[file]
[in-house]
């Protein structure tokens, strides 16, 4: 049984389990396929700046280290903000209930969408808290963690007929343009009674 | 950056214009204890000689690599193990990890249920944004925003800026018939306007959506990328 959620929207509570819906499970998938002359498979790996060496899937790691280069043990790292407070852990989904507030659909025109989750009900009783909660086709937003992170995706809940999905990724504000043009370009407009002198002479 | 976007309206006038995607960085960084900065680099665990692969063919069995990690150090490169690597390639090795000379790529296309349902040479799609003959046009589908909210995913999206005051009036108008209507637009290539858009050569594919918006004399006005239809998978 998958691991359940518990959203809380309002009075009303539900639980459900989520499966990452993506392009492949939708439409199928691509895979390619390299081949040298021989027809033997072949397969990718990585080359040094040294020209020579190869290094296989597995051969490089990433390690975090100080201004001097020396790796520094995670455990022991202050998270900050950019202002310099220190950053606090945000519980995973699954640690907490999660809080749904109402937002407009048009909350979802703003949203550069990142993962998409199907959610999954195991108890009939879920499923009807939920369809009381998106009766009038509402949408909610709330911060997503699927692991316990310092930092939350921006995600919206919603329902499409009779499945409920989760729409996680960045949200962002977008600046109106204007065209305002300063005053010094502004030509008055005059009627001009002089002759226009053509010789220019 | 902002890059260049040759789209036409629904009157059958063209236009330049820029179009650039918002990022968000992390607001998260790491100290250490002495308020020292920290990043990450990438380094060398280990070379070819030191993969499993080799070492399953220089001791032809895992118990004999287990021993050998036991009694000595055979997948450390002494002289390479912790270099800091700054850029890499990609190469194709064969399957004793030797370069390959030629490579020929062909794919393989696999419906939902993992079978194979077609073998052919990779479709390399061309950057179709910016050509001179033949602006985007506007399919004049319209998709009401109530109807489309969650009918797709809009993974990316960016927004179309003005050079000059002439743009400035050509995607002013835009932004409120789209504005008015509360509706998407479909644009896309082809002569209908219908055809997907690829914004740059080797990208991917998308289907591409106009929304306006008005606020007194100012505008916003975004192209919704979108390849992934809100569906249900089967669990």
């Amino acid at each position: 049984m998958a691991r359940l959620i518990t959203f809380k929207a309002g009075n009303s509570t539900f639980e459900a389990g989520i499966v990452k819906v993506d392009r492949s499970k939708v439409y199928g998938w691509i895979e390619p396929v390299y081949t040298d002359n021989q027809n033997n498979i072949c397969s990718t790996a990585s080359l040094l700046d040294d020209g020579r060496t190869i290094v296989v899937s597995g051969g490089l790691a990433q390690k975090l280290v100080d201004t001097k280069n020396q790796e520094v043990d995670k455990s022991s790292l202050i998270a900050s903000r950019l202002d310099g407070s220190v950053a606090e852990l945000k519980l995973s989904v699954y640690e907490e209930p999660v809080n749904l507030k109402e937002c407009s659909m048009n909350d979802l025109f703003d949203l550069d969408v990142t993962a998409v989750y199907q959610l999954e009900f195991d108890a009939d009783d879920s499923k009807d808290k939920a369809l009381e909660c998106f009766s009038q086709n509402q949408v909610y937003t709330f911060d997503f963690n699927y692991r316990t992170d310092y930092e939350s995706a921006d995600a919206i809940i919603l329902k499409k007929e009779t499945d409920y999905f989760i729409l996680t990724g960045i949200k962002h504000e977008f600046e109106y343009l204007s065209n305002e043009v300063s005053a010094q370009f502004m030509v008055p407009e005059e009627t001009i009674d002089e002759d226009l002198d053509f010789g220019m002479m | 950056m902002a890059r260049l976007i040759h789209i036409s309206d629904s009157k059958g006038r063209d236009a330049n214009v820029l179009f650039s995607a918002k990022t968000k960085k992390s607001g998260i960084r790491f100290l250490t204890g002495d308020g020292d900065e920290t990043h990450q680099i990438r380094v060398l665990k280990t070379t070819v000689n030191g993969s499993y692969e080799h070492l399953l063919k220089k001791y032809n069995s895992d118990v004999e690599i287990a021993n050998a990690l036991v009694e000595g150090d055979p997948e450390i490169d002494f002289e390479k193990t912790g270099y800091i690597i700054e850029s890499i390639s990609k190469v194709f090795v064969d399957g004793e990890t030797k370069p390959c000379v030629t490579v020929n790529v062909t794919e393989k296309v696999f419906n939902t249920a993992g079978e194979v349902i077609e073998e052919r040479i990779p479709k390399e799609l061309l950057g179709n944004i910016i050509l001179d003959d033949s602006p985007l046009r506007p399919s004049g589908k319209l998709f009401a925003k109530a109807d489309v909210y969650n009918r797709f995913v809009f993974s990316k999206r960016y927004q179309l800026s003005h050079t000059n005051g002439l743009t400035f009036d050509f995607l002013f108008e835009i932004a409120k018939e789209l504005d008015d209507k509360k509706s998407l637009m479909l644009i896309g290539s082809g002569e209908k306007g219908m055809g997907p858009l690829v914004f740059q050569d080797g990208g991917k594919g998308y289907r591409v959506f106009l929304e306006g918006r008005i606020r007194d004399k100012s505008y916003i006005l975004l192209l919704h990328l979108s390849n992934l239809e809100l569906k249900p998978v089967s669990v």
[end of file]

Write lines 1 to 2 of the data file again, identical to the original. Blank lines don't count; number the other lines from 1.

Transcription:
[in-house]
């Protein structure tokens, strides 16, 4: 049984389990396929700046280290903000209930969408808290963690007929343009009674 | 950056214009204890000689690599193990990890249920944004925003800026018939306007959506990328 959620929207509570819906499970998938002359498979790996060496899937790691280069043990790292407070852990989904507030659909025109989750009900009783909660086709937003992170995706809940999905990724504000043009370009407009002198002479 | 976007309206006038995607960085960084900065680099665990692969063919069995990690150090490169690597390639090795000379790529296309349902040479799609003959046009589908909210995913999206005051009036108008209507637009290539858009050569594919918006004399006005239809998978 998958691991359940518990959203809380309002009075009303539900639980459900989520499966990452993506392009492949939708439409199928691509895979390619390299081949040298021989027809033997072949397969990718990585080359040094040294020209020579190869290094296989597995051969490089990433390690975090100080201004001097020396790796520094995670455990022991202050998270900050950019202002310099220190950053606090945000519980995973699954640690907490999660809080749904109402937002407009048009909350979802703003949203550069990142993962998409199907959610999954195991108890009939879920499923009807939920369809009381998106009766009038509402949408909610709330911060997503699927692991316990310092930092939350921006995600919206919603329902499409009779499945409920989760729409996680960045949200962002977008600046109106204007065209305002300063005053010094502004030509008055005059009627001009002089002759226009053509010789220019 | 902002890059260049040759789209036409629904009157059958063209236009330049820029179009650039918002990022968000992390607001998260790491100290250490002495308020020292920290990043990450990438380094060398280990070379070819030191993969499993080799070492399953220089001791032809895992118990004999287990021993050998036991009694000595055979997948450390002494002289390479912790270099800091700054850029890499990609190469194709064969399957004793030797370069390959030629490579020929062909794919393989696999419906939902993992079978194979077609073998052919990779479709390399061309950057179709910016050509001179033949602006985007506007399919004049319209998709009401109530109807489309969650009918797709809009993974990316960016927004179309003005050079000059002439743009400035050509995607002013835009932004409120789209504005008015509360509706998407479909644009896309082809002569209908219908055809997907690829914004740059080797990208991917998308289907591409106009929304306006008005606020007194100012505008916003975004192209919704979108390849992934809100569906249900089967669990």